Figure 3: Increased antioxidant response during ADR treatment in HG condition. (A), RKO and HCT116 cells were treated with ADR (2 μg/ml for 16 h) in low glucose or HG. Equal amount of total cell extracts was analysed by Western immunoblotting with anti-catalase antibody. Representative images are shown. Anti-β-actin was used as protein loading control. Densitometric analysis was applied to quantify catalase expression/β-actin ratio and expressed as fold change to Mock, fixing the control to 1. (B), RKO and HCT116 cells were pre-treated with brusatol (100 nM for 4 h) and then treated with ADR (2 μg/ml for 16 h) in low glucose or HG. Equal amount of total cell extracts was analysed by Western immunoblotting with anti-NQO1 antibody. Representative images are shown. Anti-β-actin was used as protein loading control. Densitometric analysis was applied to quantify NQO1 expression/β-actin ratio is expressed and expressed as fold change to Mock, fixing the control to 1. (C), RKO cells were pre-treated with brusatol (100 nM for 4 h) and then treated with ADR (2 μg/ml for 16 h) in low glucose or HG. Equal amount of total cell extracts was analysed by Western immunoblotting with anti-NRF2 antibody. Representative images are shown (upper panel). Anti-β-actin was used as protein loading control. Densitometric analysis was applied to quantify NRF2 expression/β-actin ratio and expressed as fold change to Mock, fixing the control to 1. (D), RKO and HCT116 cells were transfected with the NRF2 ARE-Luc vector and treated as in (C); then relative luciferase activity was measured. The results of ARE-luc activity are shown as the means ± s.d. of n = 3 independent experiments. ANOVA test with Bonferroni correction: *p < 0.001.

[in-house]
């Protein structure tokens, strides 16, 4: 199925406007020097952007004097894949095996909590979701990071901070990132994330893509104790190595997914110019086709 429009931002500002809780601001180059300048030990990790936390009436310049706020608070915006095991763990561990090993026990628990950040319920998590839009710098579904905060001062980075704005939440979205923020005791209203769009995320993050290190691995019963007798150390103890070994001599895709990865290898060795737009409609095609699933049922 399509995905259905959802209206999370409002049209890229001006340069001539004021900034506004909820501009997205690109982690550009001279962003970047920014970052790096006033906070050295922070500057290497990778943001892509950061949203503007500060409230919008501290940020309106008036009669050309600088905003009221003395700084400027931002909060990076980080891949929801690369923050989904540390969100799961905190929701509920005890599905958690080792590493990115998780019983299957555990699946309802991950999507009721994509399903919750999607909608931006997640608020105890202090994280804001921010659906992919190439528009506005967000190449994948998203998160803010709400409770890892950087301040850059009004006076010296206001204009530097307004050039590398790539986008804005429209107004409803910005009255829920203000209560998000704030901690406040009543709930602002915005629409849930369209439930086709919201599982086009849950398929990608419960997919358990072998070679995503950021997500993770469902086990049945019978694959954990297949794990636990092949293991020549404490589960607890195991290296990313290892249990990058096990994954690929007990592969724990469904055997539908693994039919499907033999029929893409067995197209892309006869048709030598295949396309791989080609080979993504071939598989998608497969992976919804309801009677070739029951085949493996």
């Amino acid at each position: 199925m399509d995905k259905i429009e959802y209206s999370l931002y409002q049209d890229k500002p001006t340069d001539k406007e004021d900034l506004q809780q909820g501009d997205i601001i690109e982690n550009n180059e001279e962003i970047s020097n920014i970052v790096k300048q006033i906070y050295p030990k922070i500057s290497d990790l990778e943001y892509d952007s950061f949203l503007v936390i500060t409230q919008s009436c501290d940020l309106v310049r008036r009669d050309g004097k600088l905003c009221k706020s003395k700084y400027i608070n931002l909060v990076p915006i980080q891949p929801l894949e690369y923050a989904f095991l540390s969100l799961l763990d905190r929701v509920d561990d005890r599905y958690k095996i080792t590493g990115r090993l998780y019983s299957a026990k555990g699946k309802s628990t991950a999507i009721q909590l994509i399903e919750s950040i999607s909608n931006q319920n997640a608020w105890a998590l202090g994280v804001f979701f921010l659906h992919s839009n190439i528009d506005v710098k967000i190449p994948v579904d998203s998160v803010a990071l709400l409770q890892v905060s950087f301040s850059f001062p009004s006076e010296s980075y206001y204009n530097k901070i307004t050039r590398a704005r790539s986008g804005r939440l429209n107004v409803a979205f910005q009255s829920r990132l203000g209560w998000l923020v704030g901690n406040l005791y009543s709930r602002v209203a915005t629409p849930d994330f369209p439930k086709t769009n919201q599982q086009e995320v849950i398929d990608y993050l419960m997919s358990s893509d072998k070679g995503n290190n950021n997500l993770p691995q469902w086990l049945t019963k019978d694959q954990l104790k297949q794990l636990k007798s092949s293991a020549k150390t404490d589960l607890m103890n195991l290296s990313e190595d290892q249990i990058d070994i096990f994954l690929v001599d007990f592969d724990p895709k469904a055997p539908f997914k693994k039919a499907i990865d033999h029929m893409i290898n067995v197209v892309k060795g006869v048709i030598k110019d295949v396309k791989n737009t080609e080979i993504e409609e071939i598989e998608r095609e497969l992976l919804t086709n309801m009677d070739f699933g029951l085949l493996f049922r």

Inhibition of the antioxidant response rescued ADR-induced DNA damage and cell death, attenuated by high glucose (HG)
Having established that an increased antioxidant response occurred when cells were treated with ADR in HG, we aimed at evaluating whether its targeting could rescue ADR-induced DNA damage and cell death, attenuated by HG. We found that the lack of H2AX phosphorylation in ADR/HG was counteracted by brusatol (Figure 4A, compare lane 3 with lane 4), taking back the γH2AX levels to those achieved by ADR in low glucose (Figure 4A, compare lane 4 with lane 2), suggesting re-establishment of ADR-induced DNA damage in HG. In agreement, cell viability analysis shows that the attenuation of ADR-induced cell death in HG (Figure 4B, compare lane 2 with lane 3), was counteracted by brusatol (Figure 4B, compare lane 3 with lane 4), taking back the cell death levels to those achieved by ADR in low glucose (Figure 4B, compare lane 4 with lane 2), suggesting re-establishment of ADR-induced cell death in HG. These data indicate that targeting the antioxidant response in HG could restore DNA damage and cell death in response to ADR.